Вы находитесь на странице: 1из 10

Research Journal of Finance and Accounting www.iiste.

org
ISSN 2222-1697 (Paper) ISSN 2222-2847 (Online)
Vol.5, No.17, 2014

Optimal Capital Structure Based on Market Performance of


Different Industry Sectors of Listed Companies at Indonesia
Stock Exchange
M. Rustam
Airlangga University, Faculty of Economics and Business
E-mail: m.rustam.id@gmail.com

Abstract
The purpose of this study is to determine the optimal capital structure based on static trade-off models and to
analyze the differences in the capital structure of each industry sector based on Jakarta Stock Industrial
Classification (JASICA) of public companies listed in the Indonesia Stock Exchange. Capital structure is very
important for a company, especially in determining financial policy that will have impact on the long-term
viability of the company. However until now there is no single theory that satisfactorily leads to an optimal
capital structure concept. Unbalanced panel data from 302 companies in the period from 2000 to 2010 creates
1,955 year company observations. Pooled nonlinear regression is performed on company’s market performance
variable towards capital structure to find the optimal capital structure for each industry sector. Furthermore,
Monte Carlo techniques are used by resampling each industry sector 1,000 times to gain a more refined estimate.
The study shows that the real use of long-term debt for nonfinancial corporate sector in Indonesia is lower than
the use of equity. Capital structure by industry sector is still not optimal and still has a positive debt capacity.
There are 5 of 8 industrial sectors in which the capital structure reach optimal when the amount of long-term
debt is equal with the total equity.
Keywords: optimal capital structure, company's market performance, long term debt to equity, the classification
of industries.

1. Introduction
Searching for optimal capital structure has long become dominant thought for both practitioners and academia. It
started from the idea of Modigliani and Miller (1958). At first, Modigliani and Miller (abbreviated MM) state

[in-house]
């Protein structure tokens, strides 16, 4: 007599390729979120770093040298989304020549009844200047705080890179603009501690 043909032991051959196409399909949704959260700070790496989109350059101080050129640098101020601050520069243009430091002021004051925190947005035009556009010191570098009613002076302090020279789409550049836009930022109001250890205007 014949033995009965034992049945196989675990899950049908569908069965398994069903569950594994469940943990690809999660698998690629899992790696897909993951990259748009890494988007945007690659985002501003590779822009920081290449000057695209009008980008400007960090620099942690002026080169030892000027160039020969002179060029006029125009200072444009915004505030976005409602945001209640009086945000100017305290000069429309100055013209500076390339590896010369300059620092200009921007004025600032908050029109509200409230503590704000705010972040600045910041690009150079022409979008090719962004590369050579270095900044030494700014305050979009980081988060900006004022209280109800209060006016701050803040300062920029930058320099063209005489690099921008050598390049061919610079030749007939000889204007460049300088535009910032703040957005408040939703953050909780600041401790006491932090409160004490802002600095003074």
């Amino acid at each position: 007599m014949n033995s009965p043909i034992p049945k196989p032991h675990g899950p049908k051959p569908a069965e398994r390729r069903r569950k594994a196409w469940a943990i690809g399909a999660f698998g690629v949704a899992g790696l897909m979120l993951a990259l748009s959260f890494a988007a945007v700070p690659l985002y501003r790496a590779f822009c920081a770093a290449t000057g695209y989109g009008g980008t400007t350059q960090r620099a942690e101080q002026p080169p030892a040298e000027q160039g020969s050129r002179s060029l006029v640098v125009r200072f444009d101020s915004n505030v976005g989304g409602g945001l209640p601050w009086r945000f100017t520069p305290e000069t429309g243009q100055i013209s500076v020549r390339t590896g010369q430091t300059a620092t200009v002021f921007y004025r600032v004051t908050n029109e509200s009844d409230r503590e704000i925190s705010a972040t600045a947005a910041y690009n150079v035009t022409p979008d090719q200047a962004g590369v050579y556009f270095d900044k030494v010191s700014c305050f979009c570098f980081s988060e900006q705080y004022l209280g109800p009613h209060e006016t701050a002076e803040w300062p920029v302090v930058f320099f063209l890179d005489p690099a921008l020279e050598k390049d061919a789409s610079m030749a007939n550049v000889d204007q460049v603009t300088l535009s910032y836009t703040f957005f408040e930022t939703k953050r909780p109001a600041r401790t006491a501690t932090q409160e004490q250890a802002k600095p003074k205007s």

that the debt ratio is irrelevant and there is no optimal capital structure. Value of the company depends on the
cash flows that will be generated and not on the ratio of debt and equity. Furthermore when corporate taxes are
taken into account, according to the MM theory, optimal value of a company is reached whenever the company
is using 100 percent of its debt, because of the tax savings on debt interest. Until now the thought still lingers in
the minds of academia and practitioners.
Subsequent capital structure theory is the static trade-off theory. Based on the static trade-off theory, a
company can achieve optimal debt level by balancing the tax benefits of debt (since interest as a tax deduction)
and the potential financial distress costs that increase with the debt. However, static trade-off theory fails to
explain several empirical studies, such as the negative correlation between leverage and return on assets (ROA),
as well as between leverage and market to book ratio. There are also significant different levels of debt for
similar companies, so the findings do not support this theory. This inconsistency encourages the development of
alternative theories of capital structure e.g. the pecking order theory.
According to the pecking order theory, in the condition of information asymmetry, some companies
prefer to use internal funds (retained earnings and other reserves). If the source internal funds is no longer
sufficient, the company uses debt without risk, and then increases use of risky debt, while the use of equity as a
last option. However, the pecking order theory is not the only way to overcome the weaknesses of the static
trade-off theory. Some puzzles can be answered by making adjustments to the recapitalization costs that arises
due to information asymmetry and agency problems. This has prompted the emergence of a dynamic trade-off
theory that tests capital structure decisions in the form of multi-period expectations and consideration for
providing recapitalization costs. In particular, the transaction costs arising from the issuance of debt and equity
force the company to make less frequent adjustment in their capital structure to achieve an optimal level of debt.
It encourages companies to target optimal debt within a certain interval compared rather than at specific point.
Adjustment of capital structure of the company is only made if the debt level is outside the interval (Fischer and
Zechner, 1989).
Several comparative studies on the optimal capital structure of various companies show inconsistent